But research in the last 20 years has shown that the Kamchatka Peninsula and Kuril Islands are a seismic and volcanic hotbed, with a potential to trigger tsunamis that pose a risk to the rest of the Pacific Basin.
A magnitude 9 earthquake in that region in 1952 caused significant damage elsewhere on the Pacific Rim, and even less-powerful quakes have had effects throughout the Pacific Basin.
"There's not a large population in the Russian Far East, but it's obviously important to the people who live there. Thousands of people were killed in tsunamis because of the earthquake in 1952. And tsunamis don't stay home," said Jody Bourgeois, a University of Washington professor of Earth and space sciences.
Bourgeois will discuss the seismic and volcanic threats in the Kamchatka-Kurils region Monday (Dec. 3) during the fall meeting of the American Geophysical Union in San Francisco.
Earthquakes greater than magnitude 8 struck the central Kurils in 2006 and 2007, and both produced large local tsunamis, up to about 50 feet. Though the tsunamis that crossed the Pacific were much smaller, the one from the 2006 quake did more than $10 million in damage at Crescent City, Calif.
In 2009, Sarychev Peak in the Kurils erupted spectacularly, disrupting air traffic over the North Pacific.
Clearly, determining the frequency of such events is important to many people over a broad area, Bourgeois said.
"Let's say you decide to build a nuclear power plant in Crescent City. You have to consider local events, but you also have to consider non-local events, worst-case scenarios, which includes tsunamis coming across the Pacific," she said.
But that is only possible by understanding the nature of the hazards, and the historic record for earthquakes, tsunamis and volcanic eruptions in Kamchatka and the Kurils is relatively short. In addition, because the region was closed off from much of the world for decades, much of the information has started becoming available only recently.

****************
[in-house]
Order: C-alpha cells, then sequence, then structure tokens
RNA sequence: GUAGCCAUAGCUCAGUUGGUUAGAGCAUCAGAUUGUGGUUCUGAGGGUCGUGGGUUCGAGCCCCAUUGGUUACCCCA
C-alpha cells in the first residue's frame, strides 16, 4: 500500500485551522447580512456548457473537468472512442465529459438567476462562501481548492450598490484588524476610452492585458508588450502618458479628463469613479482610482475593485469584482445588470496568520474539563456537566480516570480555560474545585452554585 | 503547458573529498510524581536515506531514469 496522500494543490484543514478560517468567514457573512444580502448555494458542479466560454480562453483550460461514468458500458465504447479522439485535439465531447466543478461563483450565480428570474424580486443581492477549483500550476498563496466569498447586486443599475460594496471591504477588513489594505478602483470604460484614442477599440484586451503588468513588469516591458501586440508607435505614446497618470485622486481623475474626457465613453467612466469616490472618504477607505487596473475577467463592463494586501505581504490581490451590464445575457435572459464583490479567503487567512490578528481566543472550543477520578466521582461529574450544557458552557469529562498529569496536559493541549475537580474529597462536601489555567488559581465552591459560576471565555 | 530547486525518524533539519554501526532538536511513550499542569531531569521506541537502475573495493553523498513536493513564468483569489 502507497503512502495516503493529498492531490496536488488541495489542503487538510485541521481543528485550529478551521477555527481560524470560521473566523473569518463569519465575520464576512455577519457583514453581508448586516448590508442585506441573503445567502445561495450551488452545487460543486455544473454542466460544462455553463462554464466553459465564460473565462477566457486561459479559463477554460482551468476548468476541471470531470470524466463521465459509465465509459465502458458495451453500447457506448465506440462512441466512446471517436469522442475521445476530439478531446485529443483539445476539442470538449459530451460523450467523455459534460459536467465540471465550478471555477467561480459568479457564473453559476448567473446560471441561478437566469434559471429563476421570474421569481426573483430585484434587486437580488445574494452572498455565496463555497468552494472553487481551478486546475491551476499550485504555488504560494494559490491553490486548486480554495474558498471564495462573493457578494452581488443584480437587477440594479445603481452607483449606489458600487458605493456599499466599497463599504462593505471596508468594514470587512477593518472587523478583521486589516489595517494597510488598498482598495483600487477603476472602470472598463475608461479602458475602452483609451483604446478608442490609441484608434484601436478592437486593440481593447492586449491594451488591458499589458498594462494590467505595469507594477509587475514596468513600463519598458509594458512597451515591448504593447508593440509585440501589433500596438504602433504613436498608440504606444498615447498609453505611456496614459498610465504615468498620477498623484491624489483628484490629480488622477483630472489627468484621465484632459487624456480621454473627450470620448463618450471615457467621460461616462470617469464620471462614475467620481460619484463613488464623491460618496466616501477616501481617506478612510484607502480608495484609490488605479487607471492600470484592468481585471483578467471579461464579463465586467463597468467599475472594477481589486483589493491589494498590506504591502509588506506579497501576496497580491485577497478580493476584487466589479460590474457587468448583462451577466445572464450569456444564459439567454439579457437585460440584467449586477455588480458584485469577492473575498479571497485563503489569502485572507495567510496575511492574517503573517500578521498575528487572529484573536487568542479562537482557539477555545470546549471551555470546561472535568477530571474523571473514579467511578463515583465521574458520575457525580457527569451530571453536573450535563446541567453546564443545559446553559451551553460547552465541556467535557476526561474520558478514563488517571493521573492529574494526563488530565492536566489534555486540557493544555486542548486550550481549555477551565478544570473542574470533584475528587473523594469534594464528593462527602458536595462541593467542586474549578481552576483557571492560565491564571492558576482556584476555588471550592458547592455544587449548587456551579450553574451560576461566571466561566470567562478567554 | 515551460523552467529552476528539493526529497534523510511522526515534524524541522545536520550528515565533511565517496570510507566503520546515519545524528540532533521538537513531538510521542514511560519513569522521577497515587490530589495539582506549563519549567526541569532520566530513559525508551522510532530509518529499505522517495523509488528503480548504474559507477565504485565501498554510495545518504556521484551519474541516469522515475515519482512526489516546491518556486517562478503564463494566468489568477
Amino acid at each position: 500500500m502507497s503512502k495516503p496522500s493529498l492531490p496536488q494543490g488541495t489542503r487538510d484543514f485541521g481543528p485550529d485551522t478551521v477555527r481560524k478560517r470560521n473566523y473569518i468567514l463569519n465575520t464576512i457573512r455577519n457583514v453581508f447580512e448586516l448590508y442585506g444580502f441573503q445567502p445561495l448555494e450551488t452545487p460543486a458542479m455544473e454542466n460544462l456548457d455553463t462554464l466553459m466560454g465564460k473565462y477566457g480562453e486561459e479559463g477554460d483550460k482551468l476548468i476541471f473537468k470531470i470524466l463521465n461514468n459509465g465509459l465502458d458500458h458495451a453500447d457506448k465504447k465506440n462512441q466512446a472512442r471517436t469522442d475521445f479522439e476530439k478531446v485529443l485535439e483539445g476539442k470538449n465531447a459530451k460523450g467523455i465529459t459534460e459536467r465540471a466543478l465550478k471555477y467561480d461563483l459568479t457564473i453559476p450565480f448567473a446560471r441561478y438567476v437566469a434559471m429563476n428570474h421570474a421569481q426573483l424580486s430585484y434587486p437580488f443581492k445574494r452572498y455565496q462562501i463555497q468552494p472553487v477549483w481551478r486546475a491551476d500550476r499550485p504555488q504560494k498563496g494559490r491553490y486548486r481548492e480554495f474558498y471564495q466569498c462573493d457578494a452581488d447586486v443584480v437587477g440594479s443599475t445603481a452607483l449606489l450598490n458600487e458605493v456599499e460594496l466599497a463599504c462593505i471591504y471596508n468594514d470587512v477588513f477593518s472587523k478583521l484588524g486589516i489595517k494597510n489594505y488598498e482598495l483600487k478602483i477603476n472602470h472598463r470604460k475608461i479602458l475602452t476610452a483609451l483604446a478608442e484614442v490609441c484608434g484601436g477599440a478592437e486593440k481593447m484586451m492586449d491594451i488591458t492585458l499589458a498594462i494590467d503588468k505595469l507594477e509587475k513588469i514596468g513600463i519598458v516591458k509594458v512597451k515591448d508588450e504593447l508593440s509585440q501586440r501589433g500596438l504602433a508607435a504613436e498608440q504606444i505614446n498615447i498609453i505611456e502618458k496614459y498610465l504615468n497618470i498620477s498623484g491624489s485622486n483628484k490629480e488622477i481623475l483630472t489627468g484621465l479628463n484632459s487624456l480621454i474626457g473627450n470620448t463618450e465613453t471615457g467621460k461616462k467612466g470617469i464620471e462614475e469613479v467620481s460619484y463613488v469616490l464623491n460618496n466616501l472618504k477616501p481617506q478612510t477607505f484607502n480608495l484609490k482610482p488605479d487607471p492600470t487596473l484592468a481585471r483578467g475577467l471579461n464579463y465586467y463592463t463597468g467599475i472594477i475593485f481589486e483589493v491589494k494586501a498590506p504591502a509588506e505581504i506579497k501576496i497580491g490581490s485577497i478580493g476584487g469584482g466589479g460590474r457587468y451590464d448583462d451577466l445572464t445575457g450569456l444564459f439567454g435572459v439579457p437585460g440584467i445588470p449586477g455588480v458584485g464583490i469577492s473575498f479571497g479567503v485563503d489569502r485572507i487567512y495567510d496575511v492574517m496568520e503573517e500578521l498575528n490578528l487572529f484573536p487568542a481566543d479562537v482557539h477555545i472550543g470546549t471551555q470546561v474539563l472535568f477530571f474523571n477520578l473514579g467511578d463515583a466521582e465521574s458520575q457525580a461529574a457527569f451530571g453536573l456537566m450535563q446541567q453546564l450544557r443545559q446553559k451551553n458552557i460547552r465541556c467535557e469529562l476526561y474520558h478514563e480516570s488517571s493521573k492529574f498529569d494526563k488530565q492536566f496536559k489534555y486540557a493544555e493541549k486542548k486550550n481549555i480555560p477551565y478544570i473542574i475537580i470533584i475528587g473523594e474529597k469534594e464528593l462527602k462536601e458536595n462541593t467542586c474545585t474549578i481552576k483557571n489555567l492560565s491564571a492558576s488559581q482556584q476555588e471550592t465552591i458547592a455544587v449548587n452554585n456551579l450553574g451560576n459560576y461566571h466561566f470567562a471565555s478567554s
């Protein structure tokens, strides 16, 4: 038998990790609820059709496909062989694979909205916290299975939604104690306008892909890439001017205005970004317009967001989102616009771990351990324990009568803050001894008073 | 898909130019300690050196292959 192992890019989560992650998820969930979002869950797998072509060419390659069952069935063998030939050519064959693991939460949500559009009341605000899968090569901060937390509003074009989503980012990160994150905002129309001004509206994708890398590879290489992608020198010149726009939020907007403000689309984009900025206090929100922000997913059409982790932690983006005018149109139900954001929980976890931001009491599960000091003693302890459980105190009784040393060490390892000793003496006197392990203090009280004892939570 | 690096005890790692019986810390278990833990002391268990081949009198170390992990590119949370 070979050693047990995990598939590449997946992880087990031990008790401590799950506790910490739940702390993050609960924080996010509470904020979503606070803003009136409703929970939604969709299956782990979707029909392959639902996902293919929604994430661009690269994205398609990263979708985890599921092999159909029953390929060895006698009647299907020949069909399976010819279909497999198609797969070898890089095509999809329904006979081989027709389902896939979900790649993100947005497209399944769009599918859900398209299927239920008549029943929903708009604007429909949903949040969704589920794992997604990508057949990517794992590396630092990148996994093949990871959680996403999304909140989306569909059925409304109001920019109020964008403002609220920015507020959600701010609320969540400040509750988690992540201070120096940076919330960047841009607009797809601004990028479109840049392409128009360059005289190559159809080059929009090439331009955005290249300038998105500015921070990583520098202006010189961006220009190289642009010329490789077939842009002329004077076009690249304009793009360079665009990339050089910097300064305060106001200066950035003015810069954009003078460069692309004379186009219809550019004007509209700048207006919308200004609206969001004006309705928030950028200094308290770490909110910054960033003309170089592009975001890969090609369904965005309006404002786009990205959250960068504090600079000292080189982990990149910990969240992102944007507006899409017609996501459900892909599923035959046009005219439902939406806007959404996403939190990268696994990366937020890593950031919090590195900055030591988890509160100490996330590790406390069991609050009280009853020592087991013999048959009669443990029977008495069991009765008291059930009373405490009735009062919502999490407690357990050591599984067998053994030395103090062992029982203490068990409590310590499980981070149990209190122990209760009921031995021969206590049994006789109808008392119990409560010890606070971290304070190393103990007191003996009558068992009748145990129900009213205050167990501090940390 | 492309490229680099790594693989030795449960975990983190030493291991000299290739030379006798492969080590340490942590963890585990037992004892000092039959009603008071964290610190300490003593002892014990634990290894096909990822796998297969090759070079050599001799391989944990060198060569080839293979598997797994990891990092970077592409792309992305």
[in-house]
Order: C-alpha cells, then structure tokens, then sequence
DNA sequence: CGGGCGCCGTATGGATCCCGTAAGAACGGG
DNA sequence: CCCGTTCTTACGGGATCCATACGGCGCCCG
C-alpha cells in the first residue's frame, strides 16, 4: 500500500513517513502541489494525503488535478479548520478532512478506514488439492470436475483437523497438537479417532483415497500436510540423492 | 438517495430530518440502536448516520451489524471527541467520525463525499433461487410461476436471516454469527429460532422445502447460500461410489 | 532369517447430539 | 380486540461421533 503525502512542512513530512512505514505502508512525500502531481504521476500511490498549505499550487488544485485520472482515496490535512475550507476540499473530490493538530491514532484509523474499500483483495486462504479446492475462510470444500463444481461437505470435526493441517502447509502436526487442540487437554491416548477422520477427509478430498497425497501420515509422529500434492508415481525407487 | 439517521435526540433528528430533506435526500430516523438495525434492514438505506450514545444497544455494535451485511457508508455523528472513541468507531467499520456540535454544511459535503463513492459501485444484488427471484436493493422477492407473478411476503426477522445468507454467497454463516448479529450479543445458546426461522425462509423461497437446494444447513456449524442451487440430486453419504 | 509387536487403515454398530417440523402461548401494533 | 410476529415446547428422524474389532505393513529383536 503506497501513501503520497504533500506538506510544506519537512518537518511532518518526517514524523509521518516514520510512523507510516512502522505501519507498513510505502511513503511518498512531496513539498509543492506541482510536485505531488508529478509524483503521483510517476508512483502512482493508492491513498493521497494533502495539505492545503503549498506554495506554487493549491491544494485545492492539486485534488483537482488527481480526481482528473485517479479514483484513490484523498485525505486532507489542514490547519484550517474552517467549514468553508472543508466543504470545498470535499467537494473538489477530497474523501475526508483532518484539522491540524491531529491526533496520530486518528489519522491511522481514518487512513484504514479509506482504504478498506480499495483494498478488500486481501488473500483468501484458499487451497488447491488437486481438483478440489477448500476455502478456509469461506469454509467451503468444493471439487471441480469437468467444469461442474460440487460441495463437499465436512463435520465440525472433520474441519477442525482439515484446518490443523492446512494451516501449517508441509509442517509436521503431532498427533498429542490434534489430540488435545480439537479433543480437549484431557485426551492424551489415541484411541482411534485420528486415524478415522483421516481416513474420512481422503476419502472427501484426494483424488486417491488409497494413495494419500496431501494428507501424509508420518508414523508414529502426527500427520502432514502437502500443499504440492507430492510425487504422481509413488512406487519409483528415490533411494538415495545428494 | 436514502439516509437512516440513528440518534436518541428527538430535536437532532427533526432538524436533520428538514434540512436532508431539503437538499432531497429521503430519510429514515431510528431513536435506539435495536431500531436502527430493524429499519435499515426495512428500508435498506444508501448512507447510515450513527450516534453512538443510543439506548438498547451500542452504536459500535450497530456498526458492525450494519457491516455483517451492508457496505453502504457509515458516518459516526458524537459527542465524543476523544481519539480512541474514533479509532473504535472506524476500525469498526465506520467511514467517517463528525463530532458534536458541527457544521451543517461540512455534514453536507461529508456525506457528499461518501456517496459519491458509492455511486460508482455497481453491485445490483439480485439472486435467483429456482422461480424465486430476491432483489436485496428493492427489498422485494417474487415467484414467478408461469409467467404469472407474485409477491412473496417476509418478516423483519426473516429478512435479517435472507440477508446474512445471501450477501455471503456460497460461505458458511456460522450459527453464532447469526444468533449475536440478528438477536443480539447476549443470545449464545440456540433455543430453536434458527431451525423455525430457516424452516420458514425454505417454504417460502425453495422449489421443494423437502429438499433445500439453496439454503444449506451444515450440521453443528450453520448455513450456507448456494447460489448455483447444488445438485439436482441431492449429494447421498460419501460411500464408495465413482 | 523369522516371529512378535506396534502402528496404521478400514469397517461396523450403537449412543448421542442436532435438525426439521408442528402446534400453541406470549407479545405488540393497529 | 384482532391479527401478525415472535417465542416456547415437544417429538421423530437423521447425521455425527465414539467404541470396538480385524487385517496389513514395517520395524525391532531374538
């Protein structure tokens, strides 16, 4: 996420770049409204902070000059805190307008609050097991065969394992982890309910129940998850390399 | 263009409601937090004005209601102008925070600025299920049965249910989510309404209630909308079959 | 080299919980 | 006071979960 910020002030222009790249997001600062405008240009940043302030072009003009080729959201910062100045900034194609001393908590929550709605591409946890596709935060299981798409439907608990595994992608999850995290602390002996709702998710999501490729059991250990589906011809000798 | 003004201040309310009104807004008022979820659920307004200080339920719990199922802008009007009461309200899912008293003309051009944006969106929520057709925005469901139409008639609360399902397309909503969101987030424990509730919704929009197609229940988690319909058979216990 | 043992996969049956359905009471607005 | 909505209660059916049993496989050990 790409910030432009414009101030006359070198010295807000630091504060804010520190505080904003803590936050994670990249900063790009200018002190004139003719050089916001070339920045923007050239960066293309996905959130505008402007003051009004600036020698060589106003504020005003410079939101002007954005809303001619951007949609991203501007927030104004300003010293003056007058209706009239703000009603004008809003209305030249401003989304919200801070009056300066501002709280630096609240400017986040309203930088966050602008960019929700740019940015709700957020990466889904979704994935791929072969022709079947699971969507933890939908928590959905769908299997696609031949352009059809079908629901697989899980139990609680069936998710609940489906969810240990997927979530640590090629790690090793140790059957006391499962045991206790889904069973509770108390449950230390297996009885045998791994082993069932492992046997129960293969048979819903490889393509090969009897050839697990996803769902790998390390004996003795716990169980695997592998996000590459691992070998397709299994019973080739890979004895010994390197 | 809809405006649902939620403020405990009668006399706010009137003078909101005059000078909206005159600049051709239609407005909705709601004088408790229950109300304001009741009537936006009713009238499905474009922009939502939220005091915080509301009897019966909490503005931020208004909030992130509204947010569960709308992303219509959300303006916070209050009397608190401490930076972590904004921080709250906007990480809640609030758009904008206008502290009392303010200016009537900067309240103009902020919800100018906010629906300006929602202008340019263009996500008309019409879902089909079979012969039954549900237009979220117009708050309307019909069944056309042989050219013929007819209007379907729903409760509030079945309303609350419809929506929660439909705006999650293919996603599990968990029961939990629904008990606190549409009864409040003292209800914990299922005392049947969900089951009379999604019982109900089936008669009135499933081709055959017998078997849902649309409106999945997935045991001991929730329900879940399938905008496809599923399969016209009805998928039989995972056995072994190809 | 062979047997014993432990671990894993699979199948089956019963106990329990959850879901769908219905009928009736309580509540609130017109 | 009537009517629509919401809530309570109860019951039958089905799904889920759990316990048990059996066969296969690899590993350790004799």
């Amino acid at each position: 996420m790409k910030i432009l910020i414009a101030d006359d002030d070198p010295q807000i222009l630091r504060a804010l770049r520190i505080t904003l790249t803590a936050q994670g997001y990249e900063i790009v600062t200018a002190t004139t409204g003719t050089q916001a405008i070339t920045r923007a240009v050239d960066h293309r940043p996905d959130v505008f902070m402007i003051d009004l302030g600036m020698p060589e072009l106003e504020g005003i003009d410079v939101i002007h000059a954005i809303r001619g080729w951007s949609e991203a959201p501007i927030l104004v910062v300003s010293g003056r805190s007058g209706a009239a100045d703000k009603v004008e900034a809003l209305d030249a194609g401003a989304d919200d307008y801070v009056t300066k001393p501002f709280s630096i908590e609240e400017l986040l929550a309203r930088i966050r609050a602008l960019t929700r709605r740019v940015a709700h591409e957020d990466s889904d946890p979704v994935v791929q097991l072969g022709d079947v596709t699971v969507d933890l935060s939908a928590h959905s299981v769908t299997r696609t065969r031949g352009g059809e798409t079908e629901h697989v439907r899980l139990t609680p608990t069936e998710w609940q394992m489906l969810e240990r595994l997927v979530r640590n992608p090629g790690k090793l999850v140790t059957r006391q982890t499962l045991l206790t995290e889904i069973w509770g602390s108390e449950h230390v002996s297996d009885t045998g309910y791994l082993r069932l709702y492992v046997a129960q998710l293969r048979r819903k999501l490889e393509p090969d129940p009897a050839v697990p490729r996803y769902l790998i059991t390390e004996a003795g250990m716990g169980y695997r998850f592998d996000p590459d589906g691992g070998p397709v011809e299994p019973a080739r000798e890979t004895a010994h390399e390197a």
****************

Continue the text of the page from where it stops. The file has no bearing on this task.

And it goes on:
Much has been learned in the last 10 years in the examination of tsunami deposits and other evidence of prehistoric events, Bourgeois said, but more field work in the Kamchatka-Kurils subduction zone is required to get a clearer picture.
"For hazard analysis, you should just assume that a subduction zone can produce a magnitude 9 earthquake," she said. So it is important to "pay attention to the prehistoric record" to know where, and how often, such major events occur.
Bourgeois noted that in the last 25 years research in the Cascadia subduction zone off the coast of Washington, Oregon, northern California and British Columbia has demonstrated that the historic record does not provide a good characterization of the hazard. It was once assumed the risks in the Northwest were small, but the research has shown that, before there were any written records, Cascadia produced at least one magnitude 9 earthquake and a tsunami that struck Japan.
Alaska's Aleutian Islands and the Komandorsky Islands, an extension of the Aleutians controlled by Russia, are another source of seismic and volcanic activity that need to be evaluated for their potential risk beyond what is known from the historical record.
"The Aleutians are under-studied," Bourgeois said. "The work in the Russian Far East is kind of a template for the Aleutians."